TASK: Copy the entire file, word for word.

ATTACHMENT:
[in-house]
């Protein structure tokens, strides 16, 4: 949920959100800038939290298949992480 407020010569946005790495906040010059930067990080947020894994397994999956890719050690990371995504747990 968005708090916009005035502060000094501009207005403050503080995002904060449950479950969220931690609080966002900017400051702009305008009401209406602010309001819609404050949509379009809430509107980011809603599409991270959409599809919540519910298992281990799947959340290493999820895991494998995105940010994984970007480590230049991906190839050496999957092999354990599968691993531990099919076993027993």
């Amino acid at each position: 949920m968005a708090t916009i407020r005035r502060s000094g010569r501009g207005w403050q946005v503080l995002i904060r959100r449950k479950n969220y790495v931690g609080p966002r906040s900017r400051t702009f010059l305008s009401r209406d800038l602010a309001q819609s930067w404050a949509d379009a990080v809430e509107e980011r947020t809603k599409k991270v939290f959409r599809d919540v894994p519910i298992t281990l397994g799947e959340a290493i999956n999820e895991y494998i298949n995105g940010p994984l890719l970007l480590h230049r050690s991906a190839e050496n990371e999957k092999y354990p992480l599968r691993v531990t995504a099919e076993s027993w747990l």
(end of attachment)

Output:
[in-house]
């Protein structure tokens, strides 16, 4: 949920959100800038939290298949992480 407020010569946005790495906040010059930067990080947020894994397994999956890719050690990371995504747990 968005708090916009005035502060000094501009207005403050503080995002904060449950479950969220931690609080966002900017400051702009305008009401209406602010309001819609404050949509379009809430509107980011809603599409991270959409599809919540519910298992281990799947959340290493999820895991494998995105940010994984970007480590230049991906190839050496999957092999354990599968691993531990099919076993027993």
């Amino acid at each position: 949920m968005a708090t916009i407020r005035r502060s000094g010569r501009g207005w403050q946005v503080l995002i904060r959100r449950k479950n969220y790495v931690g609080p966002r906040s900017r400051t702009f010059l305008s009401r209406d800038l602010a309001q819609s930067w404050a949509d379009a990080v809430e509107e980011r947020t809603k599409k991270v939290f959409r599809d919540v894994p519910i298992t281990l397994g799947e959340a290493i999956n999820e895991y494998i298949n995105g940010p994984l890719l970007l480590h230049r050690s991906a190839e050496n990371e999957k092999y354990p992480l599968r691993v531990t995504a099919e076993s027993w747990l």